⭐️⭐️⭐️⭐️⭐️5/5

8. Behind the Beautiful Forevers – Katherine Boo11869272

This is an amazing book about the lives of some people who live in a slum next to Mumbai airport. I tried to write a brief review for this post, but it ended up getting ridiculously long, but I still wanted to say all the things, so I’ve decided to make it into a separate post!

***

Right, that’s about it I reckon! I hope you all read some interesting books on your holidays too. Has anyone read any of these?

XoXOOXO

13 Minutes – Sarah Pinborough

13 minutes is a gripping YA thriller/mystery, set in a sixth form college in Lancashire.

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A popular girl from the school has been found drowning in a river in the early hours of the morning. Although she survives, she ends up being dead (unconscious and with no heartbeat) for 13 minutes before being resuscitated. When she wakes up, she has no memory of the events leading up to her accident, or how she ended up in the river. She and her friend Becca are determined to unravel the mystery.

I thought this book was utterly gripping, with a compelling plot and plenty of twists and turns as more bits of evidence are discovered. It reminded me of the books I’ve read by Gillian Flynn (which are fantastic), although slightly toned down in graphicness for a YA audience.

The teenage school setting was wonderfully toxic, with all the Mean Girls-esque cattiness and plotting, false friends and queen bees aplenty. The suspicion and jealousy of those kind of teenage friendships and relationships was portrayed really well.

I’d highly recommend this to anyone who likes thrillers. It’s really made me want to read more of the crime genre!

Thank you to Netgalley and Gollancz for providing me with a copy of this book!

⭐️⭐️⭐️⭐️ 4/5 stars

xxxooOx

Harry Potter Fanfiction – #PotterheadJuly

1.jpgHello! I’m very excited to be taking part in Aentee’s Harry Potter Blog Festival. Basically lots of bloggers are coordinating to write loads and loads of Harry Potter -related posts throughout the month of July and I’m lucky enough to be one of them!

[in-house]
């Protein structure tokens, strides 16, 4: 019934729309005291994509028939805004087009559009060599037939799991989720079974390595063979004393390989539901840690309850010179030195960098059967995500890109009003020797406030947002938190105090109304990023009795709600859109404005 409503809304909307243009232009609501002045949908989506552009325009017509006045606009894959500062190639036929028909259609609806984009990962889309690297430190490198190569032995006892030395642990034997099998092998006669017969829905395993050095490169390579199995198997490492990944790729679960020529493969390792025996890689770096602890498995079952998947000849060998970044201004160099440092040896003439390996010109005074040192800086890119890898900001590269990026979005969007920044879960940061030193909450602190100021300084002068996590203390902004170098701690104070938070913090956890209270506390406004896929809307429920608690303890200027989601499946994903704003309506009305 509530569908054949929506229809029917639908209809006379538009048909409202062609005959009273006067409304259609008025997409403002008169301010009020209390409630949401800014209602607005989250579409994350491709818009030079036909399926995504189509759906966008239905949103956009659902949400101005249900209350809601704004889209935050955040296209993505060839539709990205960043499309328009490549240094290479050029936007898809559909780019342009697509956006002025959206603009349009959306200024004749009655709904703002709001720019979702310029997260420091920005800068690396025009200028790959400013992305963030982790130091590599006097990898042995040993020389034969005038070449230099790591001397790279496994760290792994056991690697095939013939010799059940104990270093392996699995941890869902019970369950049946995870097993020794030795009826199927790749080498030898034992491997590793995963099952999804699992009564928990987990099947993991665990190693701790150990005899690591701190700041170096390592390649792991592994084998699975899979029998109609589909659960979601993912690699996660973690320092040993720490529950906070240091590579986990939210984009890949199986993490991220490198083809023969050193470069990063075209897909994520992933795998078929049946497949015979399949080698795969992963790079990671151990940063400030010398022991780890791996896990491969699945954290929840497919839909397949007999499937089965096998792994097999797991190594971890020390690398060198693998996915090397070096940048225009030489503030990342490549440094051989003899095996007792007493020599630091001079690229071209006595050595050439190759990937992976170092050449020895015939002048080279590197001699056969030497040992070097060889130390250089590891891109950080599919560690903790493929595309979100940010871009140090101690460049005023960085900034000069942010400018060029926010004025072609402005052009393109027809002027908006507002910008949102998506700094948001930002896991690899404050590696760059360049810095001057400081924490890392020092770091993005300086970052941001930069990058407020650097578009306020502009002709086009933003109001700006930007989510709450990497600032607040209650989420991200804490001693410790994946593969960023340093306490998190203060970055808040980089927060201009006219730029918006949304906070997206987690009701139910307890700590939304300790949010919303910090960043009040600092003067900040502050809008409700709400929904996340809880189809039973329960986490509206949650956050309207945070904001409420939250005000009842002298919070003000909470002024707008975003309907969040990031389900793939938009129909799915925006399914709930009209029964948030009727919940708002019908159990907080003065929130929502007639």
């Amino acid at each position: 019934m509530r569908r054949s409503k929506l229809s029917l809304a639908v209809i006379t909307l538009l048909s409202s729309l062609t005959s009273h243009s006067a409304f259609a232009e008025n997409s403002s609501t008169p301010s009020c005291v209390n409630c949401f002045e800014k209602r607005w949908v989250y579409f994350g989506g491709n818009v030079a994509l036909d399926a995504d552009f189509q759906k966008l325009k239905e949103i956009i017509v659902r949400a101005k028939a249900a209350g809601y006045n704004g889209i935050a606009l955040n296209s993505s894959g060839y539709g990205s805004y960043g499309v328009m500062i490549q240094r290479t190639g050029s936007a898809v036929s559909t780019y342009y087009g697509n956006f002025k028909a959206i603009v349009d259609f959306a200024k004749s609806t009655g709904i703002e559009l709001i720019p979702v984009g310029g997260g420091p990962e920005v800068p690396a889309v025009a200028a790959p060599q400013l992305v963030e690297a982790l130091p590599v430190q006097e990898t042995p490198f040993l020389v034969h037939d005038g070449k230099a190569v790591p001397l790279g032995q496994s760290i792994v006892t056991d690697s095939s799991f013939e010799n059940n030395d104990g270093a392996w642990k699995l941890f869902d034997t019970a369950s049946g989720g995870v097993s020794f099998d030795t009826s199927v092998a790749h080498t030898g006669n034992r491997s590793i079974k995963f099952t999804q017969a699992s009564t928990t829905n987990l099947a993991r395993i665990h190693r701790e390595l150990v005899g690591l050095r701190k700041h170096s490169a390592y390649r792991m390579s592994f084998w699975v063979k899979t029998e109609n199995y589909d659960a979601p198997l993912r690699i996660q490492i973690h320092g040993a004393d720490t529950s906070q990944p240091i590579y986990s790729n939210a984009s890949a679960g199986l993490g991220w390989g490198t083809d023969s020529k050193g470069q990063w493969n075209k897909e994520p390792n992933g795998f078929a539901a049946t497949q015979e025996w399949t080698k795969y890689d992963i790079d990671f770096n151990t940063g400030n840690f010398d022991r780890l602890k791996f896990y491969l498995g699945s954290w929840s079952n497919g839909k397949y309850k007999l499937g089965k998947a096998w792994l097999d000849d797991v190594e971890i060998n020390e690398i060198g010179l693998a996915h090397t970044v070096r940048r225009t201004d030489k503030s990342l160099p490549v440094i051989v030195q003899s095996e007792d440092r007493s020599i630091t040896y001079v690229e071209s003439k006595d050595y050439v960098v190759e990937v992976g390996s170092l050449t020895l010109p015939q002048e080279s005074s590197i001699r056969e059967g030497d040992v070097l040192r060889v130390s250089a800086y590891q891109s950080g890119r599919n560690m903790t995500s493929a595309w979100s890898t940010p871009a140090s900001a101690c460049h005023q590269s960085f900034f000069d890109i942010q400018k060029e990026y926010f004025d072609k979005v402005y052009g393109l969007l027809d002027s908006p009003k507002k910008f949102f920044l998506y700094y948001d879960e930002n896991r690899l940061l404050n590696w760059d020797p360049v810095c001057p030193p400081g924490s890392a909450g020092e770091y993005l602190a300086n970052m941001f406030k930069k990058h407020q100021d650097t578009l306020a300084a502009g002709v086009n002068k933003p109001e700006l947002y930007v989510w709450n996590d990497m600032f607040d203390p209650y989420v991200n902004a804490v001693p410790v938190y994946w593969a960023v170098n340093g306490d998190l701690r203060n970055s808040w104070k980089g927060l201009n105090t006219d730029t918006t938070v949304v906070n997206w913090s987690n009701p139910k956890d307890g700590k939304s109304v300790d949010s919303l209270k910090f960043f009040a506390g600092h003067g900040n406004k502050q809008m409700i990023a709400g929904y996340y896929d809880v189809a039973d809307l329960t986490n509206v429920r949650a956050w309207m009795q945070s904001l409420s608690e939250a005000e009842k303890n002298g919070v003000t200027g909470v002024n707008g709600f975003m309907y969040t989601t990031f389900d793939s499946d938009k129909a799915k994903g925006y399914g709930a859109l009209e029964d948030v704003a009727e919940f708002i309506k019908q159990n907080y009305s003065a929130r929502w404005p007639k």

I’ve decided to write my post about Harry Potter Fanfiction, including mini reviews of some of my favourite stories.

I haven’t read a huge amount of Harry Potter fanfiction, but the stuff I’ve read has been amazing. A good fanfiction lets you re-enter the world you thought you’d exhausted and spend more time with the characters, letting you witness new stories and conversations, experience novel situations, and sometimes alternative scenarios. With a world and characters as amazing as Harry Potter, this is obviously an UNMISSABLE opportunity.

Finding new fanfictions to read can be difficult. Anyone can publish their fanfiction online, and there are literally THOUSANDS of stories on various websites. There’s no filter for quality and so it can be a really mixed bag. Personally, I tend to rely on individual recommendations for specific fanfictions, so that I don’t waste my time reading something awful. (Kudos to those who valiantly trawl through the reams to provide lazy people like me with epic recommendations).

As a result, I’m going to recommend my two absolute favourite Harry Potter fanfictions, as I’m so grateful to the people who recommended them to me! Also they’re brilliant and more people should read them.

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Delicate is a “second generation” fanfiction, meaning that it follows the children of Harry/Ron etc, in the time described at the very end of the last book. In the final chapter, as I’m sure you all remember, J. K. Rowling briefly flashes to the future, where the next generation are being delivered to the Hogwart’s Express. This small chapter was basically a gift to fanfiction, and many stories have been written about these characters.